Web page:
America is often considered a place that lacks originality. It is a melting pot, and therefore much American culture has been copied or adapted from some other culture. However, nothing seems more American than a good old-fashioned road trip: pack a suitcase, fill up the tank, crank up some good music, and hit the highway
It was on one such road trip that my husband and I started thinking about the topic of this post: American music. That is, what are some artists, albums, or songs, that capture the feeling of life in America? So much American-made music is sappy love songs, overdramatic power ballads, or factory-fresh bubble gum confections. I don’t want to listen to any of those while I am driving through the small towns, scenic byways, and endless interstate highways that represent life in America. Because really, America is so much more than suburbs full of cookie cutter houses and shopping malls.
With that in mind, I’d like to share some of my favorite American music, listed below by artist. This list could also be called “Great American Road Trip Music” because these are songs that match the mood of America’s many and varied landscapes. Feel free to add your own favorite American songs in the comments section. I find this an interesting topic to discuss.
- John Mellencamp – especially back when he was still “Cougar” – I mean, nothing captures small-town American life more than “Little Pink Houses,” “Jack and Diane,” “R.O.C.K. in the U.S.A.,” and “Small Town.” A small sampling of lyrics: “There’s a black man with a black cat living in a black neighborhood. He’s got an interstate running through his front yard.” (so true, how the interstates took over people’s yards)
- Tom Petty – Remember when Tom Cruise was driving down the freeway in Jerry Maguire singing “Free Fallin'” at the top of his lungs? That song is such fun to sing along to. Some more “American” lyrics: “She’s a good girl, she loves her mama, loves Jesus, and America, too.” Interestingly, Tom Petty also mentions “there’s a freeway runnin’ through the yard.” The price of progress seems to be a recurring theme in American music. Another that comes to mind is “You pave paradise to put up a parking lot.” There’s so much natural beauty in America that you hate to see it all cut down and paved over for roads and malls. Anyway, Tom Petty has lots of songs about the American experience. Another that comes to mind is “Into the Great Wide Open.”
- Counting Crows – This band’s sound is very gritty, yet their music also has a comfort-factor to it. I can identify with the rural landscape described in “Omaha” – “run past the heather and down to the old road” – it reminds me of my childhood days roaming around the countryside near my house. Another great song of theirs is “Raining in Baltimore,” which is partly about the distance that can separate loved ones in this large country of ours, and the feelings of isolation and monotony that can lead to: “I need a phone call, I need a plane ride, I need a sunburn, I need a raincoat… Three thousand five hundred miles away, but what would you change if you could?”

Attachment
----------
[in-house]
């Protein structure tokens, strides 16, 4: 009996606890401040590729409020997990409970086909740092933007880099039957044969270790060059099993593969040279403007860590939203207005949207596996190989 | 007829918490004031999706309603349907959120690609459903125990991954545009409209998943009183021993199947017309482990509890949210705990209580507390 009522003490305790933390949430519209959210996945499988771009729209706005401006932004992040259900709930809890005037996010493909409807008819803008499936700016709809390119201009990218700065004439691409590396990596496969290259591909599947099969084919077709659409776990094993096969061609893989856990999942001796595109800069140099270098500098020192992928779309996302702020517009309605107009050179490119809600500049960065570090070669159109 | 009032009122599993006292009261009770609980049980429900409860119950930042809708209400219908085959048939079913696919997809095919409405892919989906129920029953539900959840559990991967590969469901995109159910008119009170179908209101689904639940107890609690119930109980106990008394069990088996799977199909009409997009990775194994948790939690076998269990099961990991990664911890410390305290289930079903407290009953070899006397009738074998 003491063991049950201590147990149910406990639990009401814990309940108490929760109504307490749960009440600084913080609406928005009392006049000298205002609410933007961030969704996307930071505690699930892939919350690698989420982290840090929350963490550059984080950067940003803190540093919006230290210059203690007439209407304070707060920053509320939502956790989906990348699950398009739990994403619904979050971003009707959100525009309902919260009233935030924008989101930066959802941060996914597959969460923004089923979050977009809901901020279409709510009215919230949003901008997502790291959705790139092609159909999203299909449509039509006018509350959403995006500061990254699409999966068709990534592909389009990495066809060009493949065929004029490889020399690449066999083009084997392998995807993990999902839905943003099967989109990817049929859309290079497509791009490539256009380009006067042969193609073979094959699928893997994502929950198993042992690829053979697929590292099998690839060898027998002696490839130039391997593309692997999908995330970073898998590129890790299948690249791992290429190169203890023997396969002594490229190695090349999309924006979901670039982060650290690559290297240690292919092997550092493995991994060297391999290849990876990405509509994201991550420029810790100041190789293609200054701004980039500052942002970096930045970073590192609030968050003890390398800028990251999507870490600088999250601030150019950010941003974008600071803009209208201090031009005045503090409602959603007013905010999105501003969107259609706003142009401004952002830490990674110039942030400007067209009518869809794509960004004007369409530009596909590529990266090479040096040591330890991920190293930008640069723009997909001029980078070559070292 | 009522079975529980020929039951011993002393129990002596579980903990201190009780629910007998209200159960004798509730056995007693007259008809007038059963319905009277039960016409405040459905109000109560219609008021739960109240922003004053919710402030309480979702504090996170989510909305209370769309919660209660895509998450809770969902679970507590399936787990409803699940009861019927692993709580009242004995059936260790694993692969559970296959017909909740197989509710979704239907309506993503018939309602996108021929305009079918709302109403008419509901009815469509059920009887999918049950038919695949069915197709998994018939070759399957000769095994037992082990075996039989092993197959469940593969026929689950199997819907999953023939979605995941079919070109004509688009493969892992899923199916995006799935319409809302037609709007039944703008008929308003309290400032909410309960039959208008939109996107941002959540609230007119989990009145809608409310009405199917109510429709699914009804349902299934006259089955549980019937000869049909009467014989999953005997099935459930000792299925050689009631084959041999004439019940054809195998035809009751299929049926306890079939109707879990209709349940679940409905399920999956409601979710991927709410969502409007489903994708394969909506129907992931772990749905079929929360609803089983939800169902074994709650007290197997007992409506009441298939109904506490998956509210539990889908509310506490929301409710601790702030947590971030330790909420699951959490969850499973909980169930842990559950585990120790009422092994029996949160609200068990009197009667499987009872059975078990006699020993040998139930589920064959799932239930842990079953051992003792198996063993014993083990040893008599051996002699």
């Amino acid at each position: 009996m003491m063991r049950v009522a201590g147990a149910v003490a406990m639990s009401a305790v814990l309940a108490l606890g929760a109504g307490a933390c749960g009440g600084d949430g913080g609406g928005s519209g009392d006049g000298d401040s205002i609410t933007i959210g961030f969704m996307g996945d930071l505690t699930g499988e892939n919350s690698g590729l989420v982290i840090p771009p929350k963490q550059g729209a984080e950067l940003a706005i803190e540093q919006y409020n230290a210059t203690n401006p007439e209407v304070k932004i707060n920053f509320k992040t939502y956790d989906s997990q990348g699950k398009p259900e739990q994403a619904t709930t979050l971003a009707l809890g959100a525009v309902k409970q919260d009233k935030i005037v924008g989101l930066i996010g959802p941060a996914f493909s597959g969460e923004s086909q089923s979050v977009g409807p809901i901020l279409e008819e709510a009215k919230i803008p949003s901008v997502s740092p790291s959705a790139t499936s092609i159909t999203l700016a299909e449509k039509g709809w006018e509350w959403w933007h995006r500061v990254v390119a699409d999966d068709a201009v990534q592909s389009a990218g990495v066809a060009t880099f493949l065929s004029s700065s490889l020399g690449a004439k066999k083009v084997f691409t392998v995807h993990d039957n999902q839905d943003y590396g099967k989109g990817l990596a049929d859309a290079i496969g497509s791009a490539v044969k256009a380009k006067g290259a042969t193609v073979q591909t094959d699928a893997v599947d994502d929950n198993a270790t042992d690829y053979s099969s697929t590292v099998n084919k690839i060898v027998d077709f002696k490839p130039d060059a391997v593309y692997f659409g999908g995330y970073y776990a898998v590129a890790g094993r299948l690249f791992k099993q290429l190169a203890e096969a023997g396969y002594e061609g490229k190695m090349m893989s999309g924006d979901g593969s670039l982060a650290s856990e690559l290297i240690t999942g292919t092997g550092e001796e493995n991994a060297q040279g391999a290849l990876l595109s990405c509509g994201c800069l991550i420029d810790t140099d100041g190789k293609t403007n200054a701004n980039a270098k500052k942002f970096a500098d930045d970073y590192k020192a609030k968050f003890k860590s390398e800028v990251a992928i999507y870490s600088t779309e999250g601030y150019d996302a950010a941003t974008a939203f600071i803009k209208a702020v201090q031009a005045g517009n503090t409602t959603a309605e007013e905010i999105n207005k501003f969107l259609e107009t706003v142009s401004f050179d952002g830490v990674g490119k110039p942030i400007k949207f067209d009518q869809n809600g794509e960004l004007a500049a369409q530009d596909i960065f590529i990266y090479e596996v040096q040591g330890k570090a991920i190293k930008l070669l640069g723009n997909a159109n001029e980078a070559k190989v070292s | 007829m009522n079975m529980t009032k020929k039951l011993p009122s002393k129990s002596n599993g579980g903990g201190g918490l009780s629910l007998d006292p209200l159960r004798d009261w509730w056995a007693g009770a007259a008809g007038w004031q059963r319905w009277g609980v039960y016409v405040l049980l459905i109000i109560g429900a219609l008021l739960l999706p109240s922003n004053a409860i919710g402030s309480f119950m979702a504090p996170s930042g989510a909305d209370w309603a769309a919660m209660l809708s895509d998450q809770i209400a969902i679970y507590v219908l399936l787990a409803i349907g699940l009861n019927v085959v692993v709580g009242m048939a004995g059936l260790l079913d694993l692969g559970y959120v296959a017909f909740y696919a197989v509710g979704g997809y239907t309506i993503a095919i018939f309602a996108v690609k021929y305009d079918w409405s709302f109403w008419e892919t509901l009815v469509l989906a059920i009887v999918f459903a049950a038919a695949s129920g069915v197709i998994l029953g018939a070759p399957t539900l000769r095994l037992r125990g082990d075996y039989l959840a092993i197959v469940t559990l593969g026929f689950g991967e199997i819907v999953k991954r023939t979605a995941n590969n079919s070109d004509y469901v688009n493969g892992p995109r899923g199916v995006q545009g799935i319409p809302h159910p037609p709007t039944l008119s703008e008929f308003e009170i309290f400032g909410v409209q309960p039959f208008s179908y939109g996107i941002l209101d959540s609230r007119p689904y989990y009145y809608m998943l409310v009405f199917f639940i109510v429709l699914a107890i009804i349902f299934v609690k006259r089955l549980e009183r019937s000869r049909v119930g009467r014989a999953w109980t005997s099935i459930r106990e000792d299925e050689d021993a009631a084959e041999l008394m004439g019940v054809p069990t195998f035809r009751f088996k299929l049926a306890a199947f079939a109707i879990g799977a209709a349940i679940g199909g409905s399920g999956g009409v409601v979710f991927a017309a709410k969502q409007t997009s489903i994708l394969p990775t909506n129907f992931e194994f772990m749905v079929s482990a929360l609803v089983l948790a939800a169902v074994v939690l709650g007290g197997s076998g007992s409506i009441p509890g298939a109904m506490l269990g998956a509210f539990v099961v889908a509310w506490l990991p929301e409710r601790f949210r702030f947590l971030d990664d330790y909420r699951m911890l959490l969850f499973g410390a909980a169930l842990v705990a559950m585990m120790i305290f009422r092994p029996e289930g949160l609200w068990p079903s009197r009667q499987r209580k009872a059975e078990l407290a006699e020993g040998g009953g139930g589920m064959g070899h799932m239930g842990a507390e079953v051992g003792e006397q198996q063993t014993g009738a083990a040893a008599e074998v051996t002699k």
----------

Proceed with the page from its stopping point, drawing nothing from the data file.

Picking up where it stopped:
- R.E.M. – I’m thinking particularly of Automatic for the People. The first song on the album, “Drive,” seems to be about the random and carefree driving around that American teenagers do. I used to do that. Of course, that was before gas was $3.50+ a gallon! “Nightswimming” and “Find the River” are other great songs from that album.
- Simon & Garfunkel – They represent another generation of American music, but many of their lyrics still hold true. For example, in “America” they sing about people searching the country for something: “Kathy, I said as we boarded a Greyhound in Pittsburgh, Michigan seems like a dream to me now. It took me four days to hitchhike from Saginaw, I’ve gone to look for America.” Another good example is “Homeward Bound.” Although it is specifically about a traveling musician, the lyrics also apply well to anyone who travels a lot or drives a long way to get back home: “And each town looks the same to me the movies and the factories, and every stranger’s face I see reminds me that I long to be homeward bound.”
- James Taylor – Another classic artist, James Taylor has many songs that reflect the spirit of America. One of my favorites is “Carolina in My Mind” (In my mind I’m goin’ to Carolina. Can’t you see the sunshine, can’t you just feel the moonshine. Maybe just like a friend of mine, it hit me from behind.
Yes, I’m goin’ to Carolina in my mind.”)
- Elizabethtown soundtrack, Vols. I & II – Unlike most people, I loved this movie, and I also thought the soundtrack was excellent. It is full of music that fits my idea of American, more for the sound than the lyrics in this case. It is fitting that many of these songs were featured during Orlando Bloom’s road trip during the movie.
I’m sure I could continue listing songs forever, but I will stop here. The songs I listed above are the ones that best fit my idea of music that reflects America.